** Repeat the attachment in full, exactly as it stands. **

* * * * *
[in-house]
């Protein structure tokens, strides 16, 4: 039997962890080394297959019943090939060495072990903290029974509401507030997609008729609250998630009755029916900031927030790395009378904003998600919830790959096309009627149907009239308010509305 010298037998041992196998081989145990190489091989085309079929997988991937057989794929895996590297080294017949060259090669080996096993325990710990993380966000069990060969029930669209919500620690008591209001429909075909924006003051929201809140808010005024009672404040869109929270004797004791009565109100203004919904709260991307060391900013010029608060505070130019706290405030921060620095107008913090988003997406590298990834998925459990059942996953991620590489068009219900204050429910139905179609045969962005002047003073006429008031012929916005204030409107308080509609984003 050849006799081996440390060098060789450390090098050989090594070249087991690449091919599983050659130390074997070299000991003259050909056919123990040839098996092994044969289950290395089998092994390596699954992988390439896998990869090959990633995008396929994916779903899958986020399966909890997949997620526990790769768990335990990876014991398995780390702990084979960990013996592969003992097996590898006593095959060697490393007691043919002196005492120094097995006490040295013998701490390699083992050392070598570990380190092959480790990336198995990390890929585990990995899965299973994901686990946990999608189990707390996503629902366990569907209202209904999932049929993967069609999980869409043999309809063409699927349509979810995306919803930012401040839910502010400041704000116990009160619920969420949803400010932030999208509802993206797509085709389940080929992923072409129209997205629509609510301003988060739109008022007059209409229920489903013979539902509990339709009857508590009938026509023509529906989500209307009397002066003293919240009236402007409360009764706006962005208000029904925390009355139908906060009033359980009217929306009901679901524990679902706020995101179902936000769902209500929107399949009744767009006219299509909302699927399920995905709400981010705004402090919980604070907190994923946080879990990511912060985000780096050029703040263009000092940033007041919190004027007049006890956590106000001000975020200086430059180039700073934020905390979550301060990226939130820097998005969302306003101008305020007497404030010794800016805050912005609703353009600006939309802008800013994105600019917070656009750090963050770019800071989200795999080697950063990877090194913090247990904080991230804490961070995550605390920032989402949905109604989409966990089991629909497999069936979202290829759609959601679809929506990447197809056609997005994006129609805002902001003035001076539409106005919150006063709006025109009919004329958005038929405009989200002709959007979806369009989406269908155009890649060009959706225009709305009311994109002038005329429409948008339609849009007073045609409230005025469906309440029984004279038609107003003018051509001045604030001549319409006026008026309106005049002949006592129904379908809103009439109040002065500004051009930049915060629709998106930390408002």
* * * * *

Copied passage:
[in-house]
């Protein structure tokens, strides 16, 4: 039997962890080394297959019943090939060495072990903290029974509401507030997609008729609250998630009755029916900031927030790395009378904003998600919830790959096309009627149907009239308010509305 010298037998041992196998081989145990190489091989085309079929997988991937057989794929895996590297080294017949060259090669080996096993325990710990993380966000069990060969029930669209919500620690008591209001429909075909924006003051929201809140808010005024009672404040869109929270004797004791009565109100203004919904709260991307060391900013010029608060505070130019706290405030921060620095107008913090988003997406590298990834998925459990059942996953991620590489068009219900204050429910139905179609045969962005002047003073006429008031012929916005204030409107308080509609984003 050849006799081996440390060098060789450390090098050989090594070249087991690449091919599983050659130390074997070299000991003259050909056919123990040839098996092994044969289950290395089998092994390596699954992988390439896998990869090959990633995008396929994916779903899958986020399966909890997949997620526990790769768990335990990876014991398995780390702990084979960990013996592969003992097996590898006593095959060697490393007691043919002196005492120094097995006490040295013998701490390699083992050392070598570990380190092959480790990336198995990390890929585990990995899965299973994901686990946990999608189990707390996503629902366990569907209202209904999932049929993967069609999980869409043999309809063409699927349509979810995306919803930012401040839910502010400041704000116990009160619920969420949803400010932030999208509802993206797509085709389940080929992923072409129209997205629509609510301003988060739109008022007059209409229920489903013979539902509990339709009857508590009938026509023509529906989500209307009397002066003293919240009236402007409360009764706006962005208000029904925390009355139908906060009033359980009217929306009901679901524990679902706020995101179902936000769902209500929107399949009744767009006219299509909302699927399920995905709400981010705004402090919980604070907190994923946080879990990511912060985000780096050029703040263009000092940033007041919190004027007049006890956590106000001000975020200086430059180039700073934020905390979550301060990226939130820097998005969302306003101008305020007497404030010794800016805050912005609703353009600006939309802008800013994105600019917070656009750090963050770019800071989200795999080697950063990877090194913090247990904080991230804490961070995550605390920032989402949905109604989409966990089991629909497999069936979202290829759609959601679809929506990447197809056609997005994006129609805002902001003035001076539409106005919150006063709006025109009919004329958005038929405009989200002709959007979806369009989406269908155009890649060009959706225009709305009311994109002038005329429409948008339609849009007073045609409230005025469906309440029984004279038609107003003018051509001045604030001549319409006026008026309106005049002949006592129904379908809103009439109040002065500004051009930049915060629709998106930390408002």